The e-mail came from a colleague in Ontario: to create and officiate an intimate immediate family ceremony for a stillborn baby. She wanted help and ideas. We all raced to our resource libraries and got to work.
Miscarriage, a stillbirth, or complications at birth are equally heart-wrenching. Before a child is born the parents carry everything inside side of themselves, their anticipation, hopes, dreams…all pictures projected into the future. For both parents (and particularly the mother) a being is present and the seeds of a relationship are sprouting.
When birth and death join hands, most people feel lost, unsure of what to do. For bereaved parents, honouring the loss is so vital, yet they are often both physically and emotionally drained.
The documentary “Capturing a Short Life” (watch for it on CBC) steps bravely and tenderly into that place we don’t want to go. It offers:
Few people are aware that in North America every year, tens of thousands of families are having to say goodbye to children they’ve only just met and millions more lose babies to miscarriage or stillbirth.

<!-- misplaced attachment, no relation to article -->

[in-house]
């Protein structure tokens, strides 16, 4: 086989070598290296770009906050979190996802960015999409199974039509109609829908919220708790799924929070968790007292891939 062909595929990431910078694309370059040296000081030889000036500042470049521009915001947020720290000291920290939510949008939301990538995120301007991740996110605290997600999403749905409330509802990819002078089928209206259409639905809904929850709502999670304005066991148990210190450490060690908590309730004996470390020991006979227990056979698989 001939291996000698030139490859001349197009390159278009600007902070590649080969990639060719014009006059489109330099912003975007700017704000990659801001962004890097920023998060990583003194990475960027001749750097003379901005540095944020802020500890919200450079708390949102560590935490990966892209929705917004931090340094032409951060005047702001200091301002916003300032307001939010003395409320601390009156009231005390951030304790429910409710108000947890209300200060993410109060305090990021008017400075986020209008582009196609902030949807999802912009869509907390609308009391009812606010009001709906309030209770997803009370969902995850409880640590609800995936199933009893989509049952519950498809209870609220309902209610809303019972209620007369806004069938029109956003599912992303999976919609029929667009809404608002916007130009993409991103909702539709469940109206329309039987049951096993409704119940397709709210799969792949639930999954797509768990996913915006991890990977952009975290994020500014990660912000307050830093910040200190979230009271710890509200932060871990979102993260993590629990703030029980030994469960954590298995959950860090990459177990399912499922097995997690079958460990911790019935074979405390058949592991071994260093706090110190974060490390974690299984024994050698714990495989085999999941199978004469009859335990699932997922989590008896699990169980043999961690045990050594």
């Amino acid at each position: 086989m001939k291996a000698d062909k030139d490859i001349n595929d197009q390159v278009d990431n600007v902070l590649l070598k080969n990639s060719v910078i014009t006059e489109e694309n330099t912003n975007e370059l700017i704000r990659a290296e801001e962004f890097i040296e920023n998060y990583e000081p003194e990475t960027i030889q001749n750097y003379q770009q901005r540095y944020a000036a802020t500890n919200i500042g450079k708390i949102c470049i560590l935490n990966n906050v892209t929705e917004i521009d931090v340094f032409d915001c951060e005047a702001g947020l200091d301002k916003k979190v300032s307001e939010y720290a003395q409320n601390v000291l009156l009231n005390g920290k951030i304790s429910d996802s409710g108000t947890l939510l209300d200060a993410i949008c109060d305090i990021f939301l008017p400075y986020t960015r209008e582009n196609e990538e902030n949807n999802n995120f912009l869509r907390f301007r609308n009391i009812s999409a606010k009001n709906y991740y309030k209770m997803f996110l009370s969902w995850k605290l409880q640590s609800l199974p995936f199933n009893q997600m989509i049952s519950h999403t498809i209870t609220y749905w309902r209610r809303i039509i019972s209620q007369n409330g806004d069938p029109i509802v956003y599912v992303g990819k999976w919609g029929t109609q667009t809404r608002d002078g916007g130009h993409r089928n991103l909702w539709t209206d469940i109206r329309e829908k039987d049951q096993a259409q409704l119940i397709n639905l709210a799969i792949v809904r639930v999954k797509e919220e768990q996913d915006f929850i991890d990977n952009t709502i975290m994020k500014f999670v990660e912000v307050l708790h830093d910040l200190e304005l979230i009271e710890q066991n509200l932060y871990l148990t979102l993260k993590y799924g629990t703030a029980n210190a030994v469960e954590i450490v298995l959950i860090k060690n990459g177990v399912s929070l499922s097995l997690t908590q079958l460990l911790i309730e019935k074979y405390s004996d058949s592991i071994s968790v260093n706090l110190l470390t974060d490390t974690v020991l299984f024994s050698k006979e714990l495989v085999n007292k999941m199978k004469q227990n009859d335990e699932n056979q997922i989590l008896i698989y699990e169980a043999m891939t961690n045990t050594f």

When a baby dies, it is not only an infant that is lost, but a toddler, a child, a teenager and an adult. An entire life, an entire future, disappears. There will be no first birthdays, no first steps, no first report cards, no first loves.. instead there is an intense, impossible, few moments to say hello and goodbye.
The film features “remembrance photography“, a loving and generous concept from the Now I Lay me Down to Sleep Foundation. Over 7,000 volunteer photographers in 26 countries offer their services to “allow families to honor and cherish their babies, and share the spirits of their lives.” Not every hospital is acquainted with this program, and often initial contact is made by families.
Families play a key role here, especially as the hospital chaplain role withers under budget restraints. Would-be grandparents, godparents, aunts and uncles are often those who both want and need some form of observance for the healing of those they love.
In this situation, the baby’s grandmother intuitively stepped in, with the intent of surrounding her family with love, giving voice to their sorrow, and marking the tragic close of a life in the making The final ceremony was a beautiful mix of music, family stories and blessings, and poetry.
(Bless my womb, which has the power to create life and death).
Bless my arms
that would have embraced her.
Bless my hands that would have lifted her.
Bless my heart that grieves. ~ Starhawk